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Laudatio for Prof. D J Prinsloo

 

Prof. Danie Prinsloo started his academic career as a junior lecturer in the Department of African Languages, University of Pretoria, in 1976. His first publication in the field of lexicography was in 1991, and he has since then published 70 articles dealing with lexicography in accredited journals, as well as numerous chapters in books, amongst which is the prestigious Routledge Handbook of Lexicography. He is also a familiar face at national and international conferences, having delivered roughly 120 lexicography related papers. Together with Dr Mariëtta Alberts and Prof. Rufus Gouws, two of Afrilex’s other honorary members, Prof. Prinsloo co-founded Afrilex in 1995. He has since then served uninterruptedly in various capacities on the Board of Afrilex: as Conference Organiser, as Chairperson (1999 – 2003) and as Vice-President (2017 – 2019). He is a member of all the members of the –lex family, i.e. Asian Association for Lexicography (ASIALEX), Australasian Association for Lexicography (AUSTRALEX), European Association for Lexicography (EURALEX), and also of the Dictionary Society of North America (DSNA). He represents Afrilex on Globalex, the latest initiative to facilitate cooperation and knowledge sharing within the global lexicographic community. He has been a member of the Editorial Committee of Lexikos since 1997.

 

Prof. Prinsloo is generally regarded as the main driving force behind the corpus revolution in South African lexicography. He gave valuable guidance on corpus-based lexicography to the National Lexicography Units, setting up corpora and training lexicographers. He also served as a board member of the Sesotho sa Leboa NLU from 2000 to 2008. In his research, Prof. Prinsloo succeeded in bringing lexicography to (South) Africa, but also in taking African lexicography to the international lexicographic arena. His ground-breaking research has drawn attention from many international lexicographers and he is known for his innovative and practical solutions to lexicographic problems pertaining to the African languages.

 

His standing as an academic of high repute is reflected in the many awards and prizes which he received during his career. These include the ALASA Linguistic Prize for best publication in 2011 with co-author Prof. Ulrich Heid, an award from the Department of Arts, Culture, Science and Technology for the creation of spellcheckers for 10 South African languages (2000-2004) and a PanSALB award for his contribution to multilingualism in the category Effective innovation of technology to promote multilingualism. He was also acknowledged as one of the University of Pretoria’s Centenary Leading Minds in 2008 and is a five times winner of the Outstanding Academic Achiever award at his university.  He is currently a B-rated NRF researcher. This rating is only given to researchers who enjoy considerable international recognition for the high quality and impact of their research outputs.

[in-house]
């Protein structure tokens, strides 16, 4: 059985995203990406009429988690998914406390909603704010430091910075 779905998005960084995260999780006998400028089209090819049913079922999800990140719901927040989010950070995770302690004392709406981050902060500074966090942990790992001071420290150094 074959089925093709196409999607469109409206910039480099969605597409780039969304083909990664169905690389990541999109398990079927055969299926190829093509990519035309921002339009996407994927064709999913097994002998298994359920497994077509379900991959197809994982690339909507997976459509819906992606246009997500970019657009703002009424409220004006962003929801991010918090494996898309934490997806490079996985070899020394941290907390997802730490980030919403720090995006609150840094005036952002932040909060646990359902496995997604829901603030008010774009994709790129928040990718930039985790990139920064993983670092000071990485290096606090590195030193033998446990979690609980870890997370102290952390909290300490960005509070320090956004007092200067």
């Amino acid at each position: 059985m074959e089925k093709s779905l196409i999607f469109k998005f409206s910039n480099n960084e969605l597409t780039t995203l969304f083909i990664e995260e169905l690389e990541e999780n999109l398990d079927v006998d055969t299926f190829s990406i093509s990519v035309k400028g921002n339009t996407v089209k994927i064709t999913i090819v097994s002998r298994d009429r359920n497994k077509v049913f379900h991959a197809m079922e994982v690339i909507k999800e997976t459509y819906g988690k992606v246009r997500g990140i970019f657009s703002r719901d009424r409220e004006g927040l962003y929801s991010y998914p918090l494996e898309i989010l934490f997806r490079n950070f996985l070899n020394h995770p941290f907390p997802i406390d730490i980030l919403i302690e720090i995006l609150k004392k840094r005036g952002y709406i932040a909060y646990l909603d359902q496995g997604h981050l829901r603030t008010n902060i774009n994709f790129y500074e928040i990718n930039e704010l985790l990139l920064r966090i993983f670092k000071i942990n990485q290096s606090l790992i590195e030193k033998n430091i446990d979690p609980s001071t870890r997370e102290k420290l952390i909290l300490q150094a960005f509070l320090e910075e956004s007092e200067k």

The impact that Prof. Prinsloo has had on the development of lexicography and the standing that he enjoys within the lexicographic community is reflected in the comments by two internationally renowned lexicographers, i.e. Michael Rundell and Sue Atkins respectively, whom Prof. Prinsloo holds in high esteem:

 

Danie Prinsloo is best known for his pioneering work on Sepedi and other Bantu languages, and for promoting corpus-based lexicography in southern Africa. But his interests extend far beyond this area. In a number of important conference papers he has described innovative work on topics such as linking corpus data and dictionaries, and configuring the dictionary as a tool for effective and idiomatic text production. Prof. Prinsloo is an influential and highly respected figure on the international lexicographic scene, and he has worked for many years at the cutting edge of developments in reference science. I am delighted to have this opportunity to recommend him for honorary membership of Afrilex, and I can’t think of anyone who deserves it more.”

 

“It’s an honour and a real pleasure to add my tuppenceworth to all the good things being said about Daan Prinsloo - known and respected throughout the lexicographic community for his immense knowledge and huge energy and warm humanity and great modesty and last but certainly not least his lovely sense of humour.  We met in 1997 at the first SALEX workshop, held in Grahamstown; in 1998. Danie organised the second SALEX workshop, this time in Pretoria, and we had the chance of watching this human dynamo in action for a whole week. It was a delight to contribute to course and to learn so much from him, his colleagues and the other brilliant participants. 

 

Thank you, Danie, for that and many other interesting, informative and inspiring meetings and conversations since then. And warmest congratulations on receiving this honour, and indeed to Afrilex on honouring such an impressive lexicographic scholar.”

 

We welcome Prof. Prinsloo as our fifth Honorary Member.